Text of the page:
Sara S. & Wali Ahmad
Unlike the general assumptions regarding the status of women in Islam, Muslim women are known to be some of the most powerful and distinguished characters in history. Islam describes women to be integral parts of their fathers, husbands, and children’s faith. However, they are not only referred to as mothers or daughters of some of the most important men in Islam but also as the influential figures that they were.
Muslim women worked alongside men to leave their marks on different spheres of life and oftentimes changing the course of history. Besides playing a significant part in the emergence of Islam, women in Islamic history made name for themselves as some successful educationists, scholars, and rulers too.
Muslim women volunteer to do groundwork in our communities. They study, and they’re underrepresented because they aren’t at the podium as much. They teach your children Qur’an. They raise the next generation. They serve. They organize. They show up to functions in faith spaces.
— sara (@damuskus_) June 16, 2020
Here are 7 Muslim women who might be forgotten over the centuries but are inspiring examples for young people today:
Sumayyah bint Khabbat:
One of the first women to convert to Islam, Sumayyah bint Khabbat was also the first Muslim woman to become a martyr.
She along with her husband and son started following the message of Islam at the time when Muslims were brutally being slaughtered by those in authoritative positions. Sumayyah was a dark-colored woman and belonged to a social class that was captured to be slaves. Having no tribal protection, she was killed by the Prophet Muhammad’s (PBUH) uncle upon refusing to refute her Muslim identity.
Sumayyah bint Khabbat died before Islam spread. However, she contributed to the community with her utmost courage and became a model of strength for the Muslim men and women to come after her.
One of the most influential Sufis (mystics) in the Muslim culture, also known as Rabia Basri, belonged to a very poor family in southern Iraq. She spent a significant part of her early life as a slave before her master set her free so she could practice her devotion to Sufism.
She is recognized to be the one who introduced the Sufi school of “Divine Love.” This school focused on loving Allah for His own sake, rather than out of fear of His wrath or hope for reward. Most of Rabia Basri’s life is narrated by others as she did not leave behind any written works of her own.
This Muslim woman from the 9th century built the first university in the world.
Fatima al-Firhiyya moved with her family from Tunisia to Fez, Morocco. Growing up in a well-educated household, she studied Islamic law and Hadith. After Fatima and her sister inherited a considerable amount of money from their father, they built a large mosque in their city. That mosque was also a formal madrassa and welcomed students from all over the world to study science, Islam, astrology, languages, mathematics, and a couple more subjects.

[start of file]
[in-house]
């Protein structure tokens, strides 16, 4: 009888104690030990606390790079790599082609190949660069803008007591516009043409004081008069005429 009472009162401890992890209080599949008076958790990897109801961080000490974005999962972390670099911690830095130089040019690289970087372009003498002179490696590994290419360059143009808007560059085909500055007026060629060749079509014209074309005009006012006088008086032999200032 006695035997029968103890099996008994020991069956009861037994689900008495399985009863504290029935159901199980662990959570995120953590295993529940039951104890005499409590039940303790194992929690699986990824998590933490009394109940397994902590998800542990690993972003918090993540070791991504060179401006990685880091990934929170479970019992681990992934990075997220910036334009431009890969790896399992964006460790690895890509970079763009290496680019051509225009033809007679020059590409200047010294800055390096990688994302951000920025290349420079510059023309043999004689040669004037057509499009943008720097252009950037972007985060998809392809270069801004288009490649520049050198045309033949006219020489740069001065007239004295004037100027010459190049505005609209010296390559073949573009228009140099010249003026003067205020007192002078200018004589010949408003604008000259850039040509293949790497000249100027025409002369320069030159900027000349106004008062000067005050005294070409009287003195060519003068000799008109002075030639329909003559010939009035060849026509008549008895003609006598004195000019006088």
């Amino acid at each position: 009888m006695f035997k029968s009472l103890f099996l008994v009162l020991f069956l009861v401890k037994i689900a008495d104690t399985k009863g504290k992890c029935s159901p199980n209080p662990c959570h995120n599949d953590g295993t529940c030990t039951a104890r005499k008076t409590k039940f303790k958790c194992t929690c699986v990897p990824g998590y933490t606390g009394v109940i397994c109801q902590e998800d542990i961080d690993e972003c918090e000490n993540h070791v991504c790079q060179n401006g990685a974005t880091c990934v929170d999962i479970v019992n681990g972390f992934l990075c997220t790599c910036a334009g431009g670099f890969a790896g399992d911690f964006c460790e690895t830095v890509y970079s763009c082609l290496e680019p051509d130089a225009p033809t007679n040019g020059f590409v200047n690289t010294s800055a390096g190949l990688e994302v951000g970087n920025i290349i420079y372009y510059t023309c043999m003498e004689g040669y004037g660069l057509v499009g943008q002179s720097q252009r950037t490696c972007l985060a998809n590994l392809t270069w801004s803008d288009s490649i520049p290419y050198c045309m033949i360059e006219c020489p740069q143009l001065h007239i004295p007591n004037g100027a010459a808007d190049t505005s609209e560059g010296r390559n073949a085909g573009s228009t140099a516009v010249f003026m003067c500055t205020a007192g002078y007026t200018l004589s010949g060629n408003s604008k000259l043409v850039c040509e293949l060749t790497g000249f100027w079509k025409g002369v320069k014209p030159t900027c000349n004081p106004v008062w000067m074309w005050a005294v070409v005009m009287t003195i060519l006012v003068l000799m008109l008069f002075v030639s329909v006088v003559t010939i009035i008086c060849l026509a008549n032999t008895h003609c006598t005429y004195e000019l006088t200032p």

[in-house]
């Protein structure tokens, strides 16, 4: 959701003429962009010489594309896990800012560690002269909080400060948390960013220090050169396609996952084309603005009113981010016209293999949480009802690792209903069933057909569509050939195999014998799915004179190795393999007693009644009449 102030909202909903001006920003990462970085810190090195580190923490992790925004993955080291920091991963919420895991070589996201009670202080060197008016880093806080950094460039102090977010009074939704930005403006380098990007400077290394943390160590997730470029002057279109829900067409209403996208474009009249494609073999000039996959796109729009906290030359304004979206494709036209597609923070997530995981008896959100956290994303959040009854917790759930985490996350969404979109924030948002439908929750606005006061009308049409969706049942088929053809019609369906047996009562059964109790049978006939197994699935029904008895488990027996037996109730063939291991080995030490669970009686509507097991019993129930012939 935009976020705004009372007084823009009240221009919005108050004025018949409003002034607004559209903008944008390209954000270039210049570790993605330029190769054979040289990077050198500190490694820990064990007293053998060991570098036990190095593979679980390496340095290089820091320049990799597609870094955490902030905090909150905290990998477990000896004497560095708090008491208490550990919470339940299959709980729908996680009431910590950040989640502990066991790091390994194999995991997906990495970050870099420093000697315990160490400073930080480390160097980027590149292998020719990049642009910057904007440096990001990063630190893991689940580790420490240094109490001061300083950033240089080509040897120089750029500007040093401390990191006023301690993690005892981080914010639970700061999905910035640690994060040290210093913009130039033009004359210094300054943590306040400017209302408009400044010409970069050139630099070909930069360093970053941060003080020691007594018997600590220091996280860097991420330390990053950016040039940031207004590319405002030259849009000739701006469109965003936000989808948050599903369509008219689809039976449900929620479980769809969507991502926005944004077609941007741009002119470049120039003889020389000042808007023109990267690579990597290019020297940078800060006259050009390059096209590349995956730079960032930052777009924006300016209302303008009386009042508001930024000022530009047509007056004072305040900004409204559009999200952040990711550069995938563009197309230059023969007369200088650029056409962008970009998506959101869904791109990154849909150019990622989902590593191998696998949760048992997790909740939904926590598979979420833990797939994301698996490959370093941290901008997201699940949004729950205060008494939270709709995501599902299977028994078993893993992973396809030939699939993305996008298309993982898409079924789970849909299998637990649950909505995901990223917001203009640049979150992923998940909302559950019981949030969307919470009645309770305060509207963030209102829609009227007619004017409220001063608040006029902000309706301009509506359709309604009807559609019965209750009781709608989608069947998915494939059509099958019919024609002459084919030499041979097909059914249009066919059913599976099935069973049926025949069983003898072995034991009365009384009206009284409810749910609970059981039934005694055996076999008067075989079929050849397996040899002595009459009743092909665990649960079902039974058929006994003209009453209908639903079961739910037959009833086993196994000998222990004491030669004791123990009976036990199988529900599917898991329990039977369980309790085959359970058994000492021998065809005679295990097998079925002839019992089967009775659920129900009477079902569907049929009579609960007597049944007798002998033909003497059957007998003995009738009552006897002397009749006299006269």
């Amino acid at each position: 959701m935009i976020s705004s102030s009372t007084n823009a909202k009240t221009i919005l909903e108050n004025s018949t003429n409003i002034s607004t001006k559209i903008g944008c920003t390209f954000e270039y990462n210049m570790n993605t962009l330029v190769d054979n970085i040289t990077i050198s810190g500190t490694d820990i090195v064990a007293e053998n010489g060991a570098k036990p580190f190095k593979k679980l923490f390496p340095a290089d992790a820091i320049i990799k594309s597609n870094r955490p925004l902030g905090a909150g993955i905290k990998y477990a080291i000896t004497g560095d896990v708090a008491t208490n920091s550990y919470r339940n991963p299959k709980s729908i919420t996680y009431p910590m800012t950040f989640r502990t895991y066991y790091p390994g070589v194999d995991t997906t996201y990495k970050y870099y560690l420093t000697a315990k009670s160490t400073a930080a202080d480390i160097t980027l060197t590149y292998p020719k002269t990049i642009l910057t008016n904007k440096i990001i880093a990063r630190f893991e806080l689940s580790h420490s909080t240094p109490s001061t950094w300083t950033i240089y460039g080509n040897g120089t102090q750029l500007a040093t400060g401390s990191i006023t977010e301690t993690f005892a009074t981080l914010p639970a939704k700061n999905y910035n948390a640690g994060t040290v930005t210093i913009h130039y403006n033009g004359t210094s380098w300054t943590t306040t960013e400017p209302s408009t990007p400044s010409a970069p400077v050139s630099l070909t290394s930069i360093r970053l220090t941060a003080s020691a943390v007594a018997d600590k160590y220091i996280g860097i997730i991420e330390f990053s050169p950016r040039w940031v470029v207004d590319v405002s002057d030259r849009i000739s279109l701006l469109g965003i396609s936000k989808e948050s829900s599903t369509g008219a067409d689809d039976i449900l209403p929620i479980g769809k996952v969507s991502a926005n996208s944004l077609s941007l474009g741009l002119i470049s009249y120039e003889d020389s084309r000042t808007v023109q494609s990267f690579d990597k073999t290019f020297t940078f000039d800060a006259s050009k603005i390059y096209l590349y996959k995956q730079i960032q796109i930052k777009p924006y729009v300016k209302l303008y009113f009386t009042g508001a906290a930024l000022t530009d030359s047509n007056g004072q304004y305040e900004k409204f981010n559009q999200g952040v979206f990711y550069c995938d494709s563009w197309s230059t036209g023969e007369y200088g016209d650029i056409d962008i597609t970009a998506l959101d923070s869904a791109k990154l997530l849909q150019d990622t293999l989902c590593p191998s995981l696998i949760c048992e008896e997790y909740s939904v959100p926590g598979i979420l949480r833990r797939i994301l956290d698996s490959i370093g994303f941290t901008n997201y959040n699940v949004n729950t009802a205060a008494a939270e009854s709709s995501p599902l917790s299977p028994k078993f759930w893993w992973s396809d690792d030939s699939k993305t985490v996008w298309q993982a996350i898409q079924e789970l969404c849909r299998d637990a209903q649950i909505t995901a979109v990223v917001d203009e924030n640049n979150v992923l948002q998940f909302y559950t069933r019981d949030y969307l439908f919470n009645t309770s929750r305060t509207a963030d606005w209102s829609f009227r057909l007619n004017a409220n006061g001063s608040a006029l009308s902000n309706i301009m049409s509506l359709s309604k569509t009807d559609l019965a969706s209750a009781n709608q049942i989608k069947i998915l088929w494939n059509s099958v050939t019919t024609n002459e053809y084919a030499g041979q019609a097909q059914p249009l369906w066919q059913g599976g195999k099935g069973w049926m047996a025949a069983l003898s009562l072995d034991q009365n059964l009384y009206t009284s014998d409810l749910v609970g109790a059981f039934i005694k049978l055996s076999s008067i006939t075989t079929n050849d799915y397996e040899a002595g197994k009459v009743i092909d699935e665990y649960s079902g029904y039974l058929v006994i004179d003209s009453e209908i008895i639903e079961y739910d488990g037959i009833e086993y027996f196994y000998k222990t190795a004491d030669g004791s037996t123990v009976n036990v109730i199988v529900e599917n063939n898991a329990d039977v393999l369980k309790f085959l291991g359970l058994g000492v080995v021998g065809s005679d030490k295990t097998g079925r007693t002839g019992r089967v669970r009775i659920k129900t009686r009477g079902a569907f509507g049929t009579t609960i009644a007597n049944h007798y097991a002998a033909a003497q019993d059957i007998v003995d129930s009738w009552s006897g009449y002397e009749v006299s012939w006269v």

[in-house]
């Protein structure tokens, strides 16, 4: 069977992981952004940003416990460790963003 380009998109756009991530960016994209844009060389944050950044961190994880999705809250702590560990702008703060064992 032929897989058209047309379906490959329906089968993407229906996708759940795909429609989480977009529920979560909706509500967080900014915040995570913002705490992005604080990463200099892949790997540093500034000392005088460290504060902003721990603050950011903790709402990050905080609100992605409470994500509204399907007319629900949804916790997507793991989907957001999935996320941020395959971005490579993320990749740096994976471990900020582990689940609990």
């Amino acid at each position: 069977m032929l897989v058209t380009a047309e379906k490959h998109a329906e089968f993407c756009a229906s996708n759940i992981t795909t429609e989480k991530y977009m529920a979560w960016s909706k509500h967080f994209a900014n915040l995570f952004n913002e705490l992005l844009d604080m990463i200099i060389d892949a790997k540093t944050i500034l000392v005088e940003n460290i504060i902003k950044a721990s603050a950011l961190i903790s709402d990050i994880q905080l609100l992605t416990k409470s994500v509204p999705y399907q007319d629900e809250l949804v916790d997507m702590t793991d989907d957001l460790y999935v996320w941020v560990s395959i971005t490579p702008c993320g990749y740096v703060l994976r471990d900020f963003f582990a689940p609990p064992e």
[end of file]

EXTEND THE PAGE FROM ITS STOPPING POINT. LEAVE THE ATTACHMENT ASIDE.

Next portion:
Known today as The University of Al Quaraouiyine, it is the oldest running educational institute. It was also the first school to award degrees based on different levels of studies.
Arwa al-Sulayhi was the longest-reigning queen of Yemen. At first, she co-ruled with her first two husbands but went forward to achieve one of the most unique positions in Islam.
Arwa al-Sulayhi was known for her great memory and was well-versed in Qur’an, hadith, and poetry. Her reign was characterized by several architectural projects and the advancement of Yemen’s infrastructure, as well as its increased alliance with the rest of the Muslim world.
She might as well be the greatest example of a completely independent Muslim queen. How powerful is that?
Razia Sultana was the only female to sit on the Sultan’s throne in Delhi. She was also possibly one of the most powerful females from the Indian subcontinent.
Razia’s ascent to the throne was unusual not only due to being a woman but also because it was the general public who supported the idea of her rule. However, her short reign was later overthrown when two of her close officers conspired with Turkic opposition.
Though her rule was short lived, tales of her brave and resilient personality have inspired people for centuries. An eighteenth-century historian, Farishta writes “…Razia, though a woman, had a man’s head and heart and was better than 20 such sons.”
Sayyida al-Hurra, which is more of a title than a name (somewhat meaning an independent noble lady) was a ruler of Tétouan, Morocco. According to historians, she was also the last one to legitimately hold the title of al-Hurra (queen). After the death of her husband, she married the king of Morocco but refused to leave her city which also makes the first and only time a Morrocan king married away from the capital.
Also known as Mahpeykar Sultan was the wife of the Ottoman Sultan Ahmed I and the mother of Sultan Murad IV and Sultan Ibrahim. She is the second most influential female figure from the Ottoman Empire after Hurrem Sultan, the wife of Sultan Suleyman.
According to some contemporary sources Kösem was the most powerful of the Sultan’s advisors. The Sultan never refused anything to her given how deeply both of them were in love.
She is also known to have contributed a lot towards Islam during the time she was handling the matters of the empire.